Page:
Border Wars Take On a Musical Tone

In one of the stranger twists in the border wars, DHS has begun developing its own 21st century Tokyo Rose: up-tempo Mexican folk music about the horrors of illegal border crossings. The songs are to be written by an ad company out of DC and will be distributed via radio throughout Mexico.

This is actually a follow up to an EP of sorts, five songs were recorded in 2006 and aired throughout Mexico. This Washington Post article reports that many of the stations who play the songs (and those who hear them) are unaware that Uncle Sam is the producer of the “bouncy ballads of death, dashed dreams and futile attempts at manhood.”

On song called “20 Years” (“Veinte Años”) warns young men that its better to live then die in the desert:

“Before you cross the border, remember that you can be just as much a man by chickening out and staying / Because it’s better to keep your life than ending up dead.”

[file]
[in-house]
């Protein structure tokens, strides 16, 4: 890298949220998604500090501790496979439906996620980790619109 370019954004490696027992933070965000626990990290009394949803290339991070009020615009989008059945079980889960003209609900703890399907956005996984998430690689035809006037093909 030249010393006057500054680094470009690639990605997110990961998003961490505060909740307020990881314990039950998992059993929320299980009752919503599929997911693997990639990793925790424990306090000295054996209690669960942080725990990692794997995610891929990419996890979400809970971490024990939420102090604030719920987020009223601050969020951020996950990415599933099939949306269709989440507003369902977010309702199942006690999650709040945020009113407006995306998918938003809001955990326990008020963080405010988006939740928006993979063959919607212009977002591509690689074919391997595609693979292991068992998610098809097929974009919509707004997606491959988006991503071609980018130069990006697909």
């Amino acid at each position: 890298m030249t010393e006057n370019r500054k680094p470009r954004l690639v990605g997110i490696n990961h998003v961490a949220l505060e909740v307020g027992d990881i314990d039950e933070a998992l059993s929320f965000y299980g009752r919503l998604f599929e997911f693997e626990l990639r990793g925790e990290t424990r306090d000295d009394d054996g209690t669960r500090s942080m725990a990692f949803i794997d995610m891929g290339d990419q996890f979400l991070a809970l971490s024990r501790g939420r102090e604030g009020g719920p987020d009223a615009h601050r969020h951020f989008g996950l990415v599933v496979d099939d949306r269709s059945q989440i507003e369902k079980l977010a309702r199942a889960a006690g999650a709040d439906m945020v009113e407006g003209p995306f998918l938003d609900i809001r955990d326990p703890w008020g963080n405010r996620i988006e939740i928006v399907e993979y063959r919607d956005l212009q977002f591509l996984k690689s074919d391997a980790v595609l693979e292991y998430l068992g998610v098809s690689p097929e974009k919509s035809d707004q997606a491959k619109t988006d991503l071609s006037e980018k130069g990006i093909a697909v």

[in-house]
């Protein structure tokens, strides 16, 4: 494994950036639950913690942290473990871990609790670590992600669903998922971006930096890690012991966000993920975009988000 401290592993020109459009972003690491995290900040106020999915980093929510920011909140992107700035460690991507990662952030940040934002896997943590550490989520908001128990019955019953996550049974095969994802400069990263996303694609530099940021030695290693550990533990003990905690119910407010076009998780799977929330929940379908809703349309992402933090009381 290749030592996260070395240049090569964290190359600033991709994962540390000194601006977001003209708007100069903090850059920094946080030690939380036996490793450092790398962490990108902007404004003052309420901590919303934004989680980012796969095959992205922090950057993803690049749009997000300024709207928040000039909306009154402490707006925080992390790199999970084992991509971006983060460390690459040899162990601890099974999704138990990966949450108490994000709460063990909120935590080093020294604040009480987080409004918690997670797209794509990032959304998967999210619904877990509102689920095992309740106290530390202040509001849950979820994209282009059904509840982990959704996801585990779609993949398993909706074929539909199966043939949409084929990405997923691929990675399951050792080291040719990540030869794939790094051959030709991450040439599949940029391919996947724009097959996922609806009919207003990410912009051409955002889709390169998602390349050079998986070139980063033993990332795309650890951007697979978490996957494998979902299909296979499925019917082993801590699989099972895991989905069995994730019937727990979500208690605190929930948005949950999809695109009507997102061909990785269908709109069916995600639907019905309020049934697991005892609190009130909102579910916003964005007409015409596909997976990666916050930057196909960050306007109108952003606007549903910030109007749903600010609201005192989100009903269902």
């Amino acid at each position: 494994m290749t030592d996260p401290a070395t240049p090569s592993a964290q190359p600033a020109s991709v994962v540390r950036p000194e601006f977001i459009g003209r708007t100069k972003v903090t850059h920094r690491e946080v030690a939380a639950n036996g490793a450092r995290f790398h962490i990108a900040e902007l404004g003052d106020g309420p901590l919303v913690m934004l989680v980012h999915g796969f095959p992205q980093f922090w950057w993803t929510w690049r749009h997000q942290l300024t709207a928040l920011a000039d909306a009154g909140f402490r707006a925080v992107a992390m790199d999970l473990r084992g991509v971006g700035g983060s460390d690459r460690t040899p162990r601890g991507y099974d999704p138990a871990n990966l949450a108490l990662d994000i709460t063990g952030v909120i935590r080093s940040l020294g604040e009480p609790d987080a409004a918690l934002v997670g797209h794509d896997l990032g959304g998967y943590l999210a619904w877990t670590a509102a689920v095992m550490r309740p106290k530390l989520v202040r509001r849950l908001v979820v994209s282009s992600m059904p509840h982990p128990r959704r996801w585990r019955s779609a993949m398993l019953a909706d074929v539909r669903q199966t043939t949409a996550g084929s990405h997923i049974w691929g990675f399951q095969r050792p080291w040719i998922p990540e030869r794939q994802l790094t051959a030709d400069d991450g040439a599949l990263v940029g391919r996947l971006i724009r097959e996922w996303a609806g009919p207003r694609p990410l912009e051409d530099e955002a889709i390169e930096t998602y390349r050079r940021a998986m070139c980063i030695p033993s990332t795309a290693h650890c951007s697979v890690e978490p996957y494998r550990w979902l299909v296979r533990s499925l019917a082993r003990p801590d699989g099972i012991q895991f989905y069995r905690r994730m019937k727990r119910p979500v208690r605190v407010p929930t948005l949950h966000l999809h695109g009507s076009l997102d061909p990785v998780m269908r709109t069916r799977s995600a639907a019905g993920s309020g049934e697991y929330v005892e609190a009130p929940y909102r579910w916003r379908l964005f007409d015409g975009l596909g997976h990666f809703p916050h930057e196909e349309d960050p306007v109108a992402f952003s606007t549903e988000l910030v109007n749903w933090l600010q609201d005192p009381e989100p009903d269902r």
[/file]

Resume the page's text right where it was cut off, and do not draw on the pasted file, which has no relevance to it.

US Customs and Border Patrol have other means of discouraging illegal immigration. The “No Mas Cruces en la Frontera” campaign (“No more crossings on the border”) uses ads in newspapers, television, and radio to place images and ideas about how deadly crossing the border can be. And then for those who try anyway there is the fence and famed Minutemen.

Tariffs and trucking restrictions have been mounting between the two large trading partners, and it needs to stop. Mexico is the third second largest import/export partner the US has. Our economy needs immigrants from south of our border to meet market demands for services. Instead of spending money on catchy limericks, perhaps ICE and Border Patrol should invest their budgeted money in making the immigration process easier to open the borders for free flow of trade and human ingenuity and entrepreneurship.


Mexico’s Ambassador to the US, Arturo Sarukhan, wrote in a WSJ op-ed today an excellent, and passionate plea for the US to end its protectionist practices and offered a well argued explanation for why Mexico has levied the new tariffs against American goods.